The uber-successful will tell you: To reach the top, sometimes you have to be ruthless and leave old friends behind.
In a bid to take his basketball career to the highest level, Shelvin Mack decided some three months ago to cut out a long-time companion.
Goodbye, french fries.
"I've got a dietitian here at school, and I'm trying to cut out fried foods," the Butler University and former Bryan Station High hoops standout said Sunday. "I haven't eaten french fries in three months now."
You might say the Shelvin Mack 3.0 we will see Tuesday night when Butler and Louisville play the first regular season men's basketball game in the KFC Yum Center will be a streamlined version of what was an already successful product.
Mack is some 12 pounds lighter than he was a year ago as a sophomore when, at 215 pounds, he was one of the stars of Butler's unlikely run to the NCAA championship game.
"I feel more explosive," Mack said.
When the nation last saw Mack and his Bulldogs teammates, they were the valiant but vanquished NCAA runners-up, beaten 61-59 by lordly Duke after Butler star Gordon Hayward's half-court buzzer beater barely missed.
Though he was oh, so close to being part of the greatest Cinderella championship in college basketball history, Mack said he did not spend the summer tormented by what could have been.
"I'm proud of what we did," he said. "I felt like we gave everything we could give."
Mack said he has watched only "bits and pieces" of the championship game, not the whole thing.
Even with the heartbreak at the end, the 2010 NCAA Tournament built a national name for Mack. The 6-foot-3 guard scored in double figures in all six Butler tourney games. He was named to the all-tournament teams for both the West Region and the Final Four.
Over the summer, Mack's profile was enhanced even more when he was included among select college players who got to practice against the NBA stars who comprised the U.S. National Team.
During the practices, Rajon Rondo and Chauncey Billups took an interest in Mack.
Before the Boston Celtics' Rondo was the last person left off the U.S. National Team, Mack said the former Louisville Eastern High School and University of Kentucky standout invited him to hang out together.
"We sort of bonded," Mack said. "We're both from Kentucky, and we both lost in the championship last year on our levels."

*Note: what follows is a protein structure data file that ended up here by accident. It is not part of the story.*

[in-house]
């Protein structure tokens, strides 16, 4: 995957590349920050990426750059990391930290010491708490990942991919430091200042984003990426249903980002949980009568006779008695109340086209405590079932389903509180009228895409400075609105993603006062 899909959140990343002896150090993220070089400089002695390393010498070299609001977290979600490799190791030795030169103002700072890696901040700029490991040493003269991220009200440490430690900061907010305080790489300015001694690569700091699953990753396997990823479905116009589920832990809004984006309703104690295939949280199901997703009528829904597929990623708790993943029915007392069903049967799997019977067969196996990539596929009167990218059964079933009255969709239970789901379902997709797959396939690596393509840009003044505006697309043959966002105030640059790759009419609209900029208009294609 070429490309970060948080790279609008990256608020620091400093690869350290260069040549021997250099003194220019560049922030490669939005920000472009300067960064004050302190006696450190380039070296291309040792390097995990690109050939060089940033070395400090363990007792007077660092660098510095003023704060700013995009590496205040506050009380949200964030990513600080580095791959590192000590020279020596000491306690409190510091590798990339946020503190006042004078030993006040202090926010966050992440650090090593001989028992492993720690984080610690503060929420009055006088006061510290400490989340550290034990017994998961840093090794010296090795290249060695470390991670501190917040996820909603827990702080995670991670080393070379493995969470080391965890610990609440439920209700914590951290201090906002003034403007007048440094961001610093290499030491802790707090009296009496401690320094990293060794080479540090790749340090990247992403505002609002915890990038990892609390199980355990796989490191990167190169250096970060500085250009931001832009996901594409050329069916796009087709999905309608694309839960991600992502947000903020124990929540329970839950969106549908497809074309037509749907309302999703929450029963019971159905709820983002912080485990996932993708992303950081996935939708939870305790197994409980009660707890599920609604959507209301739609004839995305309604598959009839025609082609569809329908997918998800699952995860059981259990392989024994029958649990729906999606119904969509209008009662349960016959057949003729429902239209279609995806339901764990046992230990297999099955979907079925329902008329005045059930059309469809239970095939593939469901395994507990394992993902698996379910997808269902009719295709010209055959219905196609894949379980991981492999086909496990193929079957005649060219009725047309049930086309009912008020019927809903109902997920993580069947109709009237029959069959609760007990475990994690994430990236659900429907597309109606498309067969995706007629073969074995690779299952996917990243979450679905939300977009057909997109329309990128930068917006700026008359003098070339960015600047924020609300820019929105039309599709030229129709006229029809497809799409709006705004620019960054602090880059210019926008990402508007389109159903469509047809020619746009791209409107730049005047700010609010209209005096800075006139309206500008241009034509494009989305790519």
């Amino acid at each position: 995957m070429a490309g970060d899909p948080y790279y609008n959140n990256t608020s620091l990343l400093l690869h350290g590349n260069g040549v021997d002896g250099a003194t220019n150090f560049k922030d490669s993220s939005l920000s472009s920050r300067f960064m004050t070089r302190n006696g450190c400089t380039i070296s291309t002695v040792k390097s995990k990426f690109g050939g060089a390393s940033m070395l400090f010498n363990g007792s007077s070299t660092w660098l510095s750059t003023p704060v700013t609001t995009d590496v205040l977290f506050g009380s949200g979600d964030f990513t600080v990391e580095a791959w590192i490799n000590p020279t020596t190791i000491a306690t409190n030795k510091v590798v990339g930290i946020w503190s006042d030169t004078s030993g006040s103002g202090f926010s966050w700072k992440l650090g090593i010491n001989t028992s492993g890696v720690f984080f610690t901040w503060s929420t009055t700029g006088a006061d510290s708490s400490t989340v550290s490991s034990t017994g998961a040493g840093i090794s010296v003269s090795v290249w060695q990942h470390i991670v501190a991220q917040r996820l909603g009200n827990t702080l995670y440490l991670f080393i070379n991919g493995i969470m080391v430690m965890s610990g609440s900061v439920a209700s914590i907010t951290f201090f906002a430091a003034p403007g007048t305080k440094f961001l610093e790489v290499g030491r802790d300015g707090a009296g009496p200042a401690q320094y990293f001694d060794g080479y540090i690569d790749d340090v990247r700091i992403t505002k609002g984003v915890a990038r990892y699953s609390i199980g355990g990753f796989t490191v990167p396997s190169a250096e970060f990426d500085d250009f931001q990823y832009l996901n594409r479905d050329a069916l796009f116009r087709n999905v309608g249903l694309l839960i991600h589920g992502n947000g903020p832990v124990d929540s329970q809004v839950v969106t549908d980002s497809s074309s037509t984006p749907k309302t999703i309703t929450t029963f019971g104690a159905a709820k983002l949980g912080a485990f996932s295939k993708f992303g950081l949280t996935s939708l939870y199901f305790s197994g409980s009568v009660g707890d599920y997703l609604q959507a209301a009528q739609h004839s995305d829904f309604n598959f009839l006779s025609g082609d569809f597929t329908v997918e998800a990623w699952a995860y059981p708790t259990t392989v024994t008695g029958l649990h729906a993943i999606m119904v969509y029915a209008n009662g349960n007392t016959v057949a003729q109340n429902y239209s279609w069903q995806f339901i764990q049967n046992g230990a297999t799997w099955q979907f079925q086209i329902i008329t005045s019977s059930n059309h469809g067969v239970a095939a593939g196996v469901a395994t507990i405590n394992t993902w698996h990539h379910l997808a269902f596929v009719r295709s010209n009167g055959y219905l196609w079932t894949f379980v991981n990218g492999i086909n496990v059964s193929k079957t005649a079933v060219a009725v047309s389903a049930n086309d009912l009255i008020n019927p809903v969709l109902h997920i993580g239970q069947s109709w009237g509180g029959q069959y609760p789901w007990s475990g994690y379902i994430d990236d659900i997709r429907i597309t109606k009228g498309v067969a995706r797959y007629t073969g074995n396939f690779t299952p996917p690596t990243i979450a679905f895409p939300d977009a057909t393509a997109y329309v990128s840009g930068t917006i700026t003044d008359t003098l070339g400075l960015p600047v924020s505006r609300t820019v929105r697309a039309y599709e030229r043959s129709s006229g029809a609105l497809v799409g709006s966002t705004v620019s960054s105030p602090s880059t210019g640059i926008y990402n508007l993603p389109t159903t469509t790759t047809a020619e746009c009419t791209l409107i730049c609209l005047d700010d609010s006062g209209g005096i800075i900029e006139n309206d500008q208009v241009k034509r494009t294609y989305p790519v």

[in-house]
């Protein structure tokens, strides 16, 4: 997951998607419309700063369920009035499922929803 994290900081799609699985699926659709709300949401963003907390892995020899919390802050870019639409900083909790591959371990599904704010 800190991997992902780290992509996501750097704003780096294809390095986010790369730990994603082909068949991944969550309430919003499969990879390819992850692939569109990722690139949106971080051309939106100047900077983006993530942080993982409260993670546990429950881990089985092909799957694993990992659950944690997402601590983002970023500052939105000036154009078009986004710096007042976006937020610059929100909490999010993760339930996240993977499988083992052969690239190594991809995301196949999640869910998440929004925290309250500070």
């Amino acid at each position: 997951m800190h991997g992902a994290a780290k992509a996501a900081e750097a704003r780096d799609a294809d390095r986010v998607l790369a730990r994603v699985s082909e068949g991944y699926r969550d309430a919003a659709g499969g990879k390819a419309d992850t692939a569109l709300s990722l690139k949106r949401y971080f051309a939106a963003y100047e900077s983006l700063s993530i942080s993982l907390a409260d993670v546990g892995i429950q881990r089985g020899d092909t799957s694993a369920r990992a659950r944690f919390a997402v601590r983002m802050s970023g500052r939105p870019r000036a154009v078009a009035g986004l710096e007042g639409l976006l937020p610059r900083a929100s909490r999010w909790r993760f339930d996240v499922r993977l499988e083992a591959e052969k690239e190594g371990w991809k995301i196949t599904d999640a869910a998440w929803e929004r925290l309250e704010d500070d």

Mack's body build and game have sometimes been likened to Billups. The Denver Nuggets star gave him advice on how to fine tune his game, Mack said.
"Can't give away my new secrets," Mack said with a laugh.
By the end of the national team's camp, Mack had acquitted himself so well that Golden State Warriors standout Stephen Curry told Sports Illustrated that "I told (Mack) to enjoy this next year in college, because I'm pretty sure it will be his last."
After his summer play, the name "Shelvin Mack" has begun popping up in the first round of 2011 NBA mock drafts. It is pretty heady stuff for a player who, until fairly late in his senior season at Bryan Station, wasn't recruited all that ardently.
"It's a great honor to be mentioned like that," Mack said, "but I can't really even focus on that. There's so much that can happen this year, stuff I can't control. I need to concentrate on what I'm doing for Butler and do what I can to help my team."
If Hayward had not chosen to put his name in the NBA Draft, it's likely Butler would have been ranked in the pre-season national top five, maybe even No. 1.
Rather than return for his junior year, the forward was the No. 9 overall pick by Utah.
"If you asked every player playing college basketball if they had a chance to be a top 10 pick what they would do, they'd all do what he did," Mack said. "That's why we're all playing. So there's no way to be mad at him."
As it is, Butler has three starters back from the team that made magic a year ago. Along with Mack, guard Ronald Nored and big man Matt Howard return.
Mack said he and his teammates are pumped to be one of the opening night acts in Louisville's new downtown arena.
With so much at stake for him this winter, Mack said he's at peace, more or less, with having to cut loose an old friend.
Goodbye, french fries.
"It's not killing me, but I do miss them," he said. "But you have to do what you can to get to the highest level."